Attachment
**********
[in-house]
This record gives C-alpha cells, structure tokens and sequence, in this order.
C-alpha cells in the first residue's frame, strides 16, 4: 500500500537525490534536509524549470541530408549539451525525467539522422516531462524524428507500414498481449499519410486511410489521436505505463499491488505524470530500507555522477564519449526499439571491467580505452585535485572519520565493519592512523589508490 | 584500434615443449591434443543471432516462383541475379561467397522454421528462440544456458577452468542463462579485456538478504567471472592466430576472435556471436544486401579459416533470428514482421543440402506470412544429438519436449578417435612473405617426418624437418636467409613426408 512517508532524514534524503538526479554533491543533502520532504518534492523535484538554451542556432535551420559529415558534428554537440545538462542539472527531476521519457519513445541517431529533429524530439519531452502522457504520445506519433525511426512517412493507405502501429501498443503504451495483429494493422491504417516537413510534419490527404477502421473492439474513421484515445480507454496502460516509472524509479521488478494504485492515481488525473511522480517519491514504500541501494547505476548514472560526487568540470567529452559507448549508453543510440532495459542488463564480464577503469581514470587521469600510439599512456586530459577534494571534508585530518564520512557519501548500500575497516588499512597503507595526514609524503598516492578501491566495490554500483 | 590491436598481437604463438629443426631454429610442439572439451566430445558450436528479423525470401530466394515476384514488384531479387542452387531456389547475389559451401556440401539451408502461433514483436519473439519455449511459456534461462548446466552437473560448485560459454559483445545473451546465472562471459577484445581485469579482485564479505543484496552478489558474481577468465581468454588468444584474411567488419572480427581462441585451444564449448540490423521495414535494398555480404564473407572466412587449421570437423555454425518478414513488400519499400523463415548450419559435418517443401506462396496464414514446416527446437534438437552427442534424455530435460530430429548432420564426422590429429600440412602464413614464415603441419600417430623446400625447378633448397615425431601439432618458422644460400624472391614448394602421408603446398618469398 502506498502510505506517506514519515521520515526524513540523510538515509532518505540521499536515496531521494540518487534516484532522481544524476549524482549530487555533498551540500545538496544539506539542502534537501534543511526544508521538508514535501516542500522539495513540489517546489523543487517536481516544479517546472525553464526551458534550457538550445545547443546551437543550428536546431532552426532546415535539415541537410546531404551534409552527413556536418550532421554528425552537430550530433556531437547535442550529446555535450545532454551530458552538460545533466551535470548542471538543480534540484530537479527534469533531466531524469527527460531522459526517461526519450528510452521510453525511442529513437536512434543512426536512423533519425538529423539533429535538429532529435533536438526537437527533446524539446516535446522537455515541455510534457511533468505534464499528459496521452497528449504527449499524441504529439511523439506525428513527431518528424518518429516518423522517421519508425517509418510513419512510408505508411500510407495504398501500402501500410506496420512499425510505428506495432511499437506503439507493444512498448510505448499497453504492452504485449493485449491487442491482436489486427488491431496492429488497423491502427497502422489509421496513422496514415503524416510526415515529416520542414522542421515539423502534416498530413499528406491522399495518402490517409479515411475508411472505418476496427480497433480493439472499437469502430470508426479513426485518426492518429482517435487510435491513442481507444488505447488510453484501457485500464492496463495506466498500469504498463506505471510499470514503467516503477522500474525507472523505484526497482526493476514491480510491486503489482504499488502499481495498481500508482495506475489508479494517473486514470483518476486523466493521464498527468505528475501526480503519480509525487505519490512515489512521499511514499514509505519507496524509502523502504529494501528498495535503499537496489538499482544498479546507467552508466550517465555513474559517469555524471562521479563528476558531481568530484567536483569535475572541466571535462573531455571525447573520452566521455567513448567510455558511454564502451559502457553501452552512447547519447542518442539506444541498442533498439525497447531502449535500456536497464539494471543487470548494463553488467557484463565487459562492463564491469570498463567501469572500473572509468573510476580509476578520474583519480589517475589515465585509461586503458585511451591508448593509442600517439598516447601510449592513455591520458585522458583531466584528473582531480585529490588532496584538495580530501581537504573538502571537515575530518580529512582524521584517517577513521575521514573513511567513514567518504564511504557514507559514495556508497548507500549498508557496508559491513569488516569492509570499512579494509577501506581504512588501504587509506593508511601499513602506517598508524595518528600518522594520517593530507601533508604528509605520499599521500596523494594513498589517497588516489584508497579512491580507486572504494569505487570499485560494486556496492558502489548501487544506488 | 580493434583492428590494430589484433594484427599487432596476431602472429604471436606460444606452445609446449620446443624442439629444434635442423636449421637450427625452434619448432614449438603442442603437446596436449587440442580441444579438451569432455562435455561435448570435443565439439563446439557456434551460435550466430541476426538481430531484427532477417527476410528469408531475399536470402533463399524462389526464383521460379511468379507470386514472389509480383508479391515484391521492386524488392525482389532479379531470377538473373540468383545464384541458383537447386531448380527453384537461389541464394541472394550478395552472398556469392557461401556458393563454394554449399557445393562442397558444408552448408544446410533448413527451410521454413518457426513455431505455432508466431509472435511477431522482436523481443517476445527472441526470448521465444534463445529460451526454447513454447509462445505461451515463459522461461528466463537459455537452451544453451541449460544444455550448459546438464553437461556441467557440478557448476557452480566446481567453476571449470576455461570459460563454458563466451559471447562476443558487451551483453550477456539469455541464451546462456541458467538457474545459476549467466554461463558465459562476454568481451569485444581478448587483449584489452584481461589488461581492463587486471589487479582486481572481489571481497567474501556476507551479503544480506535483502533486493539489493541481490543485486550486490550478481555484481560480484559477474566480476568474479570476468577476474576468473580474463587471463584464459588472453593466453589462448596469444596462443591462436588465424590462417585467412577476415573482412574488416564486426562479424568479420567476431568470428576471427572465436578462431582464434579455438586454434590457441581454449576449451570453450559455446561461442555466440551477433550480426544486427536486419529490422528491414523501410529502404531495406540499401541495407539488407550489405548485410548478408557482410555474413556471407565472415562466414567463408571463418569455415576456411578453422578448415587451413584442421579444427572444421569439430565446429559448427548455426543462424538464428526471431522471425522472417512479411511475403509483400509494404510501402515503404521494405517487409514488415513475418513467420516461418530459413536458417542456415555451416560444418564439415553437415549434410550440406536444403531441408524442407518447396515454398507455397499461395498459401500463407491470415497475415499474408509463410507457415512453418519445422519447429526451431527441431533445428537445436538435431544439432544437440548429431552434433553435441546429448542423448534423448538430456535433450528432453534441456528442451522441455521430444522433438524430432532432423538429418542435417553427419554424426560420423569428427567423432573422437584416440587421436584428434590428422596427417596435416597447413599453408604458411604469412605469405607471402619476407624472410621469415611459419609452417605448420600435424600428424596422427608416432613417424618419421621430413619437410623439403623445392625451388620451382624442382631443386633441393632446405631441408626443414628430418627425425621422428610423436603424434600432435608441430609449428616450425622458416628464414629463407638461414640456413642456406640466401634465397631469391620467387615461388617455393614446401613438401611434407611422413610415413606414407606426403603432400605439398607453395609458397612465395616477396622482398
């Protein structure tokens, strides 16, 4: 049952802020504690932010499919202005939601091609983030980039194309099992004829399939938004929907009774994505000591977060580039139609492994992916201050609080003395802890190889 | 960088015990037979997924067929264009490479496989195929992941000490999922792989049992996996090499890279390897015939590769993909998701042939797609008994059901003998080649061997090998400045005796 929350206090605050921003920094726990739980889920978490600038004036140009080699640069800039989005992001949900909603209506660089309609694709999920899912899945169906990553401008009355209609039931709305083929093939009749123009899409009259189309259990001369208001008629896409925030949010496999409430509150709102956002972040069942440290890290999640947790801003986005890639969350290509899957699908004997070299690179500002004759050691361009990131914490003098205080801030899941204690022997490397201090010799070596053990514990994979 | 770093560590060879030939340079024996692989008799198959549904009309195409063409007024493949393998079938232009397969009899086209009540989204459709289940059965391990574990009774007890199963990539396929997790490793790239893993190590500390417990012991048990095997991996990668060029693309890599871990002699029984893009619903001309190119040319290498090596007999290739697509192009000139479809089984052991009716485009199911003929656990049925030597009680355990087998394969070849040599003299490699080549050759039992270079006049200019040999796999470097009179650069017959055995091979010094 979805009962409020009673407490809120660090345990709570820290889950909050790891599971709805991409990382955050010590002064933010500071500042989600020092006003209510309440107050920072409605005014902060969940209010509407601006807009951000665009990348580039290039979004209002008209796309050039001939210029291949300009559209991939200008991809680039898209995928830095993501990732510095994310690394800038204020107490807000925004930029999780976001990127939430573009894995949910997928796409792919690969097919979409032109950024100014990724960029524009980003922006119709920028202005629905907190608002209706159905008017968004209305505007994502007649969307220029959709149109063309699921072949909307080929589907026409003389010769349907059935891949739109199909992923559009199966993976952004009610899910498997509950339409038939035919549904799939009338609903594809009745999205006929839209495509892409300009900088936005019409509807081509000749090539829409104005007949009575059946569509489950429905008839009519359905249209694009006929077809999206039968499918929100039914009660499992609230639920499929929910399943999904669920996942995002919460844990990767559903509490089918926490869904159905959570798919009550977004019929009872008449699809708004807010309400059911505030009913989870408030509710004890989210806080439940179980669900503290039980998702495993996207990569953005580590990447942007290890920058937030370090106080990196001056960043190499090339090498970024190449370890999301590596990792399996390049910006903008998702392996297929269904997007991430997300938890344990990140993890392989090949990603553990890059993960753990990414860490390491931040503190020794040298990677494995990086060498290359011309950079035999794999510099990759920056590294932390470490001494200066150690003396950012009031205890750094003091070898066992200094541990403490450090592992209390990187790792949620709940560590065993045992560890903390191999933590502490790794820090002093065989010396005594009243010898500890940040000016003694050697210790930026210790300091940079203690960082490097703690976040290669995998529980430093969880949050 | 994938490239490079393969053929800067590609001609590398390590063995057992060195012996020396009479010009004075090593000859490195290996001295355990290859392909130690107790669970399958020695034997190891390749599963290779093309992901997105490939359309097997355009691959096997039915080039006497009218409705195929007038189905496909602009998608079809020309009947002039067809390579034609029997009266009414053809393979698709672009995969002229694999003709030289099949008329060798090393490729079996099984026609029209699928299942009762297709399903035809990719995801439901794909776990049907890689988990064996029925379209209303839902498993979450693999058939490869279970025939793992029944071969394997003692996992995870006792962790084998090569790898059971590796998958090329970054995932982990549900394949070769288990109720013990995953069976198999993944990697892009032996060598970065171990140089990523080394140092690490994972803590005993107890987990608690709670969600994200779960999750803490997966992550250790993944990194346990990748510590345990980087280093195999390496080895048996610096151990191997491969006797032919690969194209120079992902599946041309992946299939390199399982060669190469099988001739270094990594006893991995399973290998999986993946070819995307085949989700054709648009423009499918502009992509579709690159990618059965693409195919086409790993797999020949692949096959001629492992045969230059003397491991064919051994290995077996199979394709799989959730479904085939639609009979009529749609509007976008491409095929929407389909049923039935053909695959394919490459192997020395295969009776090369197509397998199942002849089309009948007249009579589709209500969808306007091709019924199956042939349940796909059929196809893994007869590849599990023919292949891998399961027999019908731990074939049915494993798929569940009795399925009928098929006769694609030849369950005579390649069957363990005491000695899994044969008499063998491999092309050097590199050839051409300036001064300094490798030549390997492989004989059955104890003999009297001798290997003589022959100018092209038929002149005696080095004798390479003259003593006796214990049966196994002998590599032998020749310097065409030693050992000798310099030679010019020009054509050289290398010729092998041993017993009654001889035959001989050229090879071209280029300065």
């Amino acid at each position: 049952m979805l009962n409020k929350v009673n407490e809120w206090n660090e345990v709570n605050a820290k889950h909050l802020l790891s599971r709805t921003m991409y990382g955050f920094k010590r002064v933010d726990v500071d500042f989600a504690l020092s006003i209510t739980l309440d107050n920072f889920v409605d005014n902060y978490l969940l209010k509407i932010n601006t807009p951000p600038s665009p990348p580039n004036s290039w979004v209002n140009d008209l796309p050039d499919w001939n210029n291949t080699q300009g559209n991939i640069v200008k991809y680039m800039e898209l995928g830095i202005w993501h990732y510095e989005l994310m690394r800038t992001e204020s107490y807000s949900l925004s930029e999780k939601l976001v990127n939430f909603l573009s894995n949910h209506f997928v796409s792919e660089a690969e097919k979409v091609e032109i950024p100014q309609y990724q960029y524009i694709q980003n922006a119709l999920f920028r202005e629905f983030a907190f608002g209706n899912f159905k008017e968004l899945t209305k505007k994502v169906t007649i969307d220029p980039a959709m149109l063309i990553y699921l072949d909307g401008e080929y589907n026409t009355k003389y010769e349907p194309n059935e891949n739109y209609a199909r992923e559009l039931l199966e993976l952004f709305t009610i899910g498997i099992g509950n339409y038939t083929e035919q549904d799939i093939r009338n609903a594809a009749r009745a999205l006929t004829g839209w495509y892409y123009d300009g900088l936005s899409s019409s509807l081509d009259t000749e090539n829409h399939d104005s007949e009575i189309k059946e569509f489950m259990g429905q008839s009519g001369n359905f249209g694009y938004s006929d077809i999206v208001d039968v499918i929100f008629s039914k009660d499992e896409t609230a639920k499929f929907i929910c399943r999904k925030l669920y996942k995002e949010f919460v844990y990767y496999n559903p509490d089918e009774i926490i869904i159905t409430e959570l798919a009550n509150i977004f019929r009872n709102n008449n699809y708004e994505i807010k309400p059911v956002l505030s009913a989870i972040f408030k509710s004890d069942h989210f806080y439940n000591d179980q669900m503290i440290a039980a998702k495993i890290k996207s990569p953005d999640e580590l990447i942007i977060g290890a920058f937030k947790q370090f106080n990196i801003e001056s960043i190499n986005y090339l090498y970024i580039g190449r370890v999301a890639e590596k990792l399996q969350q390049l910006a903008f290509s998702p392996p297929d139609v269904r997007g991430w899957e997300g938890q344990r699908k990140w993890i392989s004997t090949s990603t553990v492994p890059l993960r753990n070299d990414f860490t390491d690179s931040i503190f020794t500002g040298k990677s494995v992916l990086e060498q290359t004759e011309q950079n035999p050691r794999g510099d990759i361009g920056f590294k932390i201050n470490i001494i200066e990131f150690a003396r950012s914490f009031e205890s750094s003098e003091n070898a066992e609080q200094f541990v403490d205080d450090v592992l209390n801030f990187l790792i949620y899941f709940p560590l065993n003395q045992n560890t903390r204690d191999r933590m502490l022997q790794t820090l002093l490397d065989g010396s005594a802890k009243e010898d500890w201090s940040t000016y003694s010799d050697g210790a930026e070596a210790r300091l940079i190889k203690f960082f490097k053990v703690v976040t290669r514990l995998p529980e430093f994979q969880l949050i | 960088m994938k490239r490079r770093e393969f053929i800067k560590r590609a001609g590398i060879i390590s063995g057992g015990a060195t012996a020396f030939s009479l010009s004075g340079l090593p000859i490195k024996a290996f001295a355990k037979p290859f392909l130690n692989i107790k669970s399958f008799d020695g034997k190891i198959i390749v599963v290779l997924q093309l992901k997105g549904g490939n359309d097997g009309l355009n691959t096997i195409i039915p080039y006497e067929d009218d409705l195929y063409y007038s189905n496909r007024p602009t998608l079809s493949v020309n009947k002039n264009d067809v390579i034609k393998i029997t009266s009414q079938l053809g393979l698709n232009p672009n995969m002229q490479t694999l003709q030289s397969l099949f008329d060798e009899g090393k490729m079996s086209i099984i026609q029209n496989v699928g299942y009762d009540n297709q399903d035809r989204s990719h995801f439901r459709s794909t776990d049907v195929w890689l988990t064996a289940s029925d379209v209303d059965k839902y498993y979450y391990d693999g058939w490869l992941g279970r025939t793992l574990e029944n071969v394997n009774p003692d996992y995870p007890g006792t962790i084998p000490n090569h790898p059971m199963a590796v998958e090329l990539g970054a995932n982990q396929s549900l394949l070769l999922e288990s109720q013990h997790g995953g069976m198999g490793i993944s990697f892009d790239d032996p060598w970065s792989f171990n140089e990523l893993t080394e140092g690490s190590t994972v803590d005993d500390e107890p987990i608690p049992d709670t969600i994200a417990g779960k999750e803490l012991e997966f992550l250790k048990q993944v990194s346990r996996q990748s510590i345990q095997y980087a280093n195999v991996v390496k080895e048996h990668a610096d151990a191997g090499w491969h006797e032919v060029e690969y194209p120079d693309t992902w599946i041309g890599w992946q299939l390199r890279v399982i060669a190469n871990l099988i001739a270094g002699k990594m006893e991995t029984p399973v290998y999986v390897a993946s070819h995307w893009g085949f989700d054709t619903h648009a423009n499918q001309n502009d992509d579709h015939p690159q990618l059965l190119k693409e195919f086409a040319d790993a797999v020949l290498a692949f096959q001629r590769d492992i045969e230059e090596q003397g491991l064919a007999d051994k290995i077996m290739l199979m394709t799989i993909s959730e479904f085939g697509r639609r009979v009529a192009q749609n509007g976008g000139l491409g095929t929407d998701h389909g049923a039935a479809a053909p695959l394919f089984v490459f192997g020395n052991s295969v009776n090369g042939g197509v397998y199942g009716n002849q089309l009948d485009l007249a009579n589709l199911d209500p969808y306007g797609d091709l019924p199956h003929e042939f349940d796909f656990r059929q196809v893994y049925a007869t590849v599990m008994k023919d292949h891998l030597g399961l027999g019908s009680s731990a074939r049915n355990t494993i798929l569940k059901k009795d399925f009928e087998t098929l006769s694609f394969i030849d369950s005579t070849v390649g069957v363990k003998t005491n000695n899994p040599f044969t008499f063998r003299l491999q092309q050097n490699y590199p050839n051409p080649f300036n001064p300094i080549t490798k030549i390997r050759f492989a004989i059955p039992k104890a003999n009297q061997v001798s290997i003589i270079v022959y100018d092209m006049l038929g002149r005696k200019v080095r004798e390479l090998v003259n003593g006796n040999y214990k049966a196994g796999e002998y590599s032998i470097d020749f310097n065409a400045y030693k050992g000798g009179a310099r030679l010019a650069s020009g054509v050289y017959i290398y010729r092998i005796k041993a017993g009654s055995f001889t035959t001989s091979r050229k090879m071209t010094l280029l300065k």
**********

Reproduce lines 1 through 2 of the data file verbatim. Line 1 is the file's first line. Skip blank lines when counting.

[in-house]
This record gives C-alpha cells, structure tokens and sequence, in this order.